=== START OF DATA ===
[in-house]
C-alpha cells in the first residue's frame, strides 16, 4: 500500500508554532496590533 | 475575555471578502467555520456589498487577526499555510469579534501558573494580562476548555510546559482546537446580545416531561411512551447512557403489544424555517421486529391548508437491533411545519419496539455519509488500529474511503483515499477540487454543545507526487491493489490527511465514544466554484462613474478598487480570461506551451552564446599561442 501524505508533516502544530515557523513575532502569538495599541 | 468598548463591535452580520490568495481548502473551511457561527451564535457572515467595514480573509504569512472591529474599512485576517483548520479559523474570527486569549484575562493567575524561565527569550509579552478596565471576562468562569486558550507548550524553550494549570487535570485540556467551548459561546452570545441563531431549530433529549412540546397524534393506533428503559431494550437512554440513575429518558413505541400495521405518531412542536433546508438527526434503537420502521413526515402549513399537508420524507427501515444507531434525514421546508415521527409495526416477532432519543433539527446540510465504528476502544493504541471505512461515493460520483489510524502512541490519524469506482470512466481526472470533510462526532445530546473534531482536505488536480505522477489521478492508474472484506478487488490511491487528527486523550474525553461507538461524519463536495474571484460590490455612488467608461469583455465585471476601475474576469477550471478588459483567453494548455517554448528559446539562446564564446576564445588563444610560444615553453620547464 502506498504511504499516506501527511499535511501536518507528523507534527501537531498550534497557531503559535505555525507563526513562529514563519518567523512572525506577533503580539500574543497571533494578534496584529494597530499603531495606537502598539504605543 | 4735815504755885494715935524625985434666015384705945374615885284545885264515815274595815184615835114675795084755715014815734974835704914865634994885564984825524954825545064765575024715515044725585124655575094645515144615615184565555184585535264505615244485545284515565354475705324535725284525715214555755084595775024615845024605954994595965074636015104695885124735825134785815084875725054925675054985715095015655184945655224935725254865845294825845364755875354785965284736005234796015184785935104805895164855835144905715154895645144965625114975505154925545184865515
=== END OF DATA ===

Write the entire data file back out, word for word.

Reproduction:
[in-house]
C-alpha cells in the first residue's frame, strides 16, 4: 500500500508554532496590533 | 475575555471578502467555520456589498487577526499555510469579534501558573494580562476548555510546559482546537446580545416531561411512551447512557403489544424555517421486529391548508437491533411545519419496539455519509488500529474511503483515499477540487454543545507526487491493489490527511465514544466554484462613474478598487480570461506551451552564446599561442 501524505508533516502544530515557523513575532502569538495599541 | 468598548463591535452580520490568495481548502473551511457561527451564535457572515467595514480573509504569512472591529474599512485576517483548520479559523474570527486569549484575562493567575524561565527569550509579552478596565471576562468562569486558550507548550524553550494549570487535570485540556467551548459561546452570545441563531431549530433529549412540546397524534393506533428503559431494550437512554440513575429518558413505541400495521405518531412542536433546508438527526434503537420502521413526515402549513399537508420524507427501515444507531434525514421546508415521527409495526416477532432519543433539527446540510465504528476502544493504541471505512461515493460520483489510524502512541490519524469506482470512466481526472470533510462526532445530546473534531482536505488536480505522477489521478492508474472484506478487488490511491487528527486523550474525553461507538461524519463536495474571484460590490455612488467608461469583455465585471476601475474576469477550471478588459483567453494548455517554448528559446539562446564564446576564445588563444610560444615553453620547464 502506498504511504499516506501527511499535511501536518507528523507534527501537531498550534497557531503559535505555525507563526513562529514563519518567523512572525506577533503580539500574543497571533494578534496584529494597530499603531495606537502598539504605543 | 4735815504755885494715935524625985434666015384705945374615885284545885264515815274595815184615835114675795084755715014815734974835704914865634994885564984825524954825545064765575024715515044725585124655575094645515144615615184565555184585535264505615244485545284515565354475705324535725284525715214555755084595775024615845024605954994595965074636015104695885124735825134785815084875725054925675054985715095015655184945655224935725254865845294825845364755875354785965284736005234796015184785935104805895164855835144905715154895645144965625114975505154925545184865515